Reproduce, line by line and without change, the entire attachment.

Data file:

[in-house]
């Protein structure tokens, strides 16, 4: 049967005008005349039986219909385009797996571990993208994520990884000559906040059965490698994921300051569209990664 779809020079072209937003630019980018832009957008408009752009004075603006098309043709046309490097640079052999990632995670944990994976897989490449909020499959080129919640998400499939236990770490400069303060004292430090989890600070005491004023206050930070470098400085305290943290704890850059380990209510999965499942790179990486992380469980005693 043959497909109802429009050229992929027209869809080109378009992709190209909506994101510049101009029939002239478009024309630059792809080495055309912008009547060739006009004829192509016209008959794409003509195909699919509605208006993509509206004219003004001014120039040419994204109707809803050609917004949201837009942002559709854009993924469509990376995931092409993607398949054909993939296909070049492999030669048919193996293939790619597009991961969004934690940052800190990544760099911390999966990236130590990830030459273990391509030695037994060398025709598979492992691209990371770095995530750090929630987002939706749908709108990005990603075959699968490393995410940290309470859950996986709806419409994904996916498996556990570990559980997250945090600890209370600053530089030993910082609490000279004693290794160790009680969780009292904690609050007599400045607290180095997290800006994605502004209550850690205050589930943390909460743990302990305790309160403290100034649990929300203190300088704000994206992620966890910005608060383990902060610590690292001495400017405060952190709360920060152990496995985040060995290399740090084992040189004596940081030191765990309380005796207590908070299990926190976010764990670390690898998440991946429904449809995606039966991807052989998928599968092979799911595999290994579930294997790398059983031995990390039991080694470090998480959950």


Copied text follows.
[in-house]
């Protein structure tokens, strides 16, 4: 049967005008005349039986219909385009797996571990993208994520990884000559906040059965490698994921300051569209990664 779809020079072209937003630019980018832009957008408009752009004075603006098309043709046309490097640079052999990632995670944990994976897989490449909020499959080129919640998400499939236990770490400069303060004292430090989890600070005491004023206050930070470098400085305290943290704890850059380990209510999965499942790179990486992380469980005693 043959497909109802429009050229992929027209869809080109378009992709190209909506994101510049101009029939002239478009024309630059792809080495055309912008009547060739006009004829192509016209008959794409003509195909699919509605208006993509509206004219003004001014120039040419994204109707809803050609917004949201837009942002559709854009993924469509990376995931092409993607398949054909993939296909070049492999030669048919193996293939790619597009991961969004934690940052800190990544760099911390999966990236130590990830030459273990391509030695037994060398025709598979492992691209990371770095995530750090929630987002939706749908709108990005990603075959699968490393995410940290309470859950996986709806419409994904996916498996556990570990559980997250945090600890209370600053530089030993910082609490000279004693290794160790009680969780009292904690609050007599400045607290180095997290800006994605502004209550850690205050589930943390909460743990302990305790309160403290100034649990929300203190300088704000994206992620966890910005608060383990902060610590690292001495400017405060952190709360920060152990496995985040060995290399740090084992040189004596940081030191765990309380005796207590908070299990926190976010764990670390690898998440991946429904449809995606039966991807052989998928599968092979799911595999290994579930294997790398059983031995990390039991080694470090998480959950």